Our study emphasises that, although risk-associated HLA-DQB1 genotypes are closely associated with islet antibodies, these HLA-DQB1 genotypes do not contribute to the classification of type 1 diabetes per se. Indeed, the only suggestion that risk-associated HLA-DQB1 genotypes may contribute to an aetiological classification was among patients without islet antibodies. In line with the Belgian Diabetes Registry [3], we found that among Ab− individuals, those with risk-associated HLA-DQB1 genotypes had a lower median fpC-peptide concentration than those with protective/neutral genotypes, irrespective of the timing of the follow-up fpC-peptide measurement. However, patients with islet antibodies and samples taken 6 months after diagnosis had low fpC-peptide concentrations, irrespective of risk-associated HLA-DQB1 genotypes, again underlining that in the presence of islet antibodies, genetic risk assessment based on HLA is not important in the classification. It was also observed previously that in the presence of islet antibodies, genetic risk or protection does not matter in the prediction of diabetes development [19, 20, 21]. Our observation that low fpC-peptide was associated with risk-associated HLA genotypes in Ab− participants indicates that risk-associated HLA-DQB1 genotypes may themselves be related to impaired beta cell function. This corresponds to previous reports that the presence of a risk-associated genotype in Ab− patients confers an increased risk of insulin requirement at a later follow-up [22]. However, antibodies not detected by current assays may be present in patients without islet antibodies but with risk-associated HLA-DQB1 genotypes and low fpC-peptide. Another option is a later development of islet antibodies. Previous studies have shown that up to 10% of young adult-onset diabetic patients without islet antibodies convert to positivity after the diagnosis of diabetes [23, 24, 25, 26]. The disappearance of previous islet antibodies should also be considered.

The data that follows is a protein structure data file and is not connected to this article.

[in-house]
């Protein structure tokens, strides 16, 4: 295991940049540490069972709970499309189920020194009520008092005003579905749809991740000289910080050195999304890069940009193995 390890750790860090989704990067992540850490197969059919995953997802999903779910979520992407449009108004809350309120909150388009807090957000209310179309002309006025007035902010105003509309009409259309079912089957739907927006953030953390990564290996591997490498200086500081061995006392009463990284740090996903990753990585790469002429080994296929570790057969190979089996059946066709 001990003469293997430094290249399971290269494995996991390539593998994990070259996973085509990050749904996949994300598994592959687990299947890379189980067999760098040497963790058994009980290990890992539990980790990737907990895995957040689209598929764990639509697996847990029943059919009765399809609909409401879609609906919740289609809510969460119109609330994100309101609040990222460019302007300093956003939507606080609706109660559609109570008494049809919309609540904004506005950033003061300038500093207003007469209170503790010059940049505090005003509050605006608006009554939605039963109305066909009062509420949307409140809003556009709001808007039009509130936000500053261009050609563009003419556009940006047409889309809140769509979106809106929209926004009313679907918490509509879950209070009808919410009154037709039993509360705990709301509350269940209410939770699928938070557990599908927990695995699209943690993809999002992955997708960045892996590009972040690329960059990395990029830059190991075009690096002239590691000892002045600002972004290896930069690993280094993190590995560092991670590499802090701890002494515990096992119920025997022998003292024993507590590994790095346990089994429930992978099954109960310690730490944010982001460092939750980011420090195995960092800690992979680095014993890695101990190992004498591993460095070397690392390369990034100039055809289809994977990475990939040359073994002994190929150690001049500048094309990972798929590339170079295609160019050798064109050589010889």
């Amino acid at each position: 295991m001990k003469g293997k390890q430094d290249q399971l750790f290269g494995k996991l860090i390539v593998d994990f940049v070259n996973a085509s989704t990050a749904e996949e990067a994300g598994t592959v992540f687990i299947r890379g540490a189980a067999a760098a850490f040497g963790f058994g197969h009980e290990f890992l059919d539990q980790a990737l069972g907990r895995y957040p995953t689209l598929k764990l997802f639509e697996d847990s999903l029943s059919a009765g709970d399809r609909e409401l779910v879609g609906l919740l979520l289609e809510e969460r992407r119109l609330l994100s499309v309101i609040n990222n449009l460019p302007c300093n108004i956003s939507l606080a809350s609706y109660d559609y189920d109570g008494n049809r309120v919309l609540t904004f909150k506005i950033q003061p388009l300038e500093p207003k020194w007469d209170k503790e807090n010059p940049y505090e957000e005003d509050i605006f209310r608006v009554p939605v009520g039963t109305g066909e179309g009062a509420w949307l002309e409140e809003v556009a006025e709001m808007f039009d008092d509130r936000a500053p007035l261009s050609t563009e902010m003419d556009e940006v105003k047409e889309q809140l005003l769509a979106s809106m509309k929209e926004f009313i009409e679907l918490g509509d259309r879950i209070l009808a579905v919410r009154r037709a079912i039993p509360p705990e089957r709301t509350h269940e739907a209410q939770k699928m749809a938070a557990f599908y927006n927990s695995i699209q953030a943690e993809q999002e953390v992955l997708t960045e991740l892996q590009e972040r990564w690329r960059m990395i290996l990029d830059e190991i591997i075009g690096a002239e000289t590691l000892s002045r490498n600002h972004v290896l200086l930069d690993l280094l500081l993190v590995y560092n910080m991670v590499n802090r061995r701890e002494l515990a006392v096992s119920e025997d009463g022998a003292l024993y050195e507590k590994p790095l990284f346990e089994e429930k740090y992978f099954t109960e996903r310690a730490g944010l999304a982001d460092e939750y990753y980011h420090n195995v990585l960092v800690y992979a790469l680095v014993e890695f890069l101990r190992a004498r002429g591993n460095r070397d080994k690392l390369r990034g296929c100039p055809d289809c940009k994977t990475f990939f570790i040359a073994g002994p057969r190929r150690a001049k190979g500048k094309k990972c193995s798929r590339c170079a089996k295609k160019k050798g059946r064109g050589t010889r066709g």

Interesting associations between risk-associated HLA-DQB1 genotypes, age at onset of diabetes and islet antibodies were detected. It has been reported that diabetic patients with a young age at onset (≤25 years) have increased frequencies of HLA-DQB1*0201/0302 genotypes [27, 28, 29, 30]; however, according to our study, significant associations between HLA-DQB1 genotypes and young age at onset were due to islet antibodies. In agreement with previous observations [31, 32, 33], GADA were associated with HLA-DQB1*0201/*0302, whereas IA–2A were associated with HLA-DQB1*0302/X and *0302/*0604, respectively. Indeed, IA–2A concentration was highest among patients with the HLA-DQB1*0302/X genotype. IA–2A are known to be associated with a rapid onset of type 1 diabetes, as well as with young age at onset [34, 35, 36]. Hence, our study infers that the association between IA–2A and rapid onset may be dependent on the HLA-DQB1 locus. Our study also confirms that IA–2A were associated with male sex, whereas the presence and high levels of GADA were associated with female sex [37, 38]. However, logistic regression analysis showed that the associations between sex and age at onset to the types of islet antibodies were not related to risk-associated HLA-DQB1 genotypes, as has been previously shown [39]. Thus, the well known increased incidence of type 1 diabetes among young adult men [40, 41, 42, 43], as also demonstrated in our study, does not seem to be related to HLA-DQB1, but an effect of sex in itself. This is emphasised by our finding that ketonuria and diabetic symptoms were clearly associated with male sex.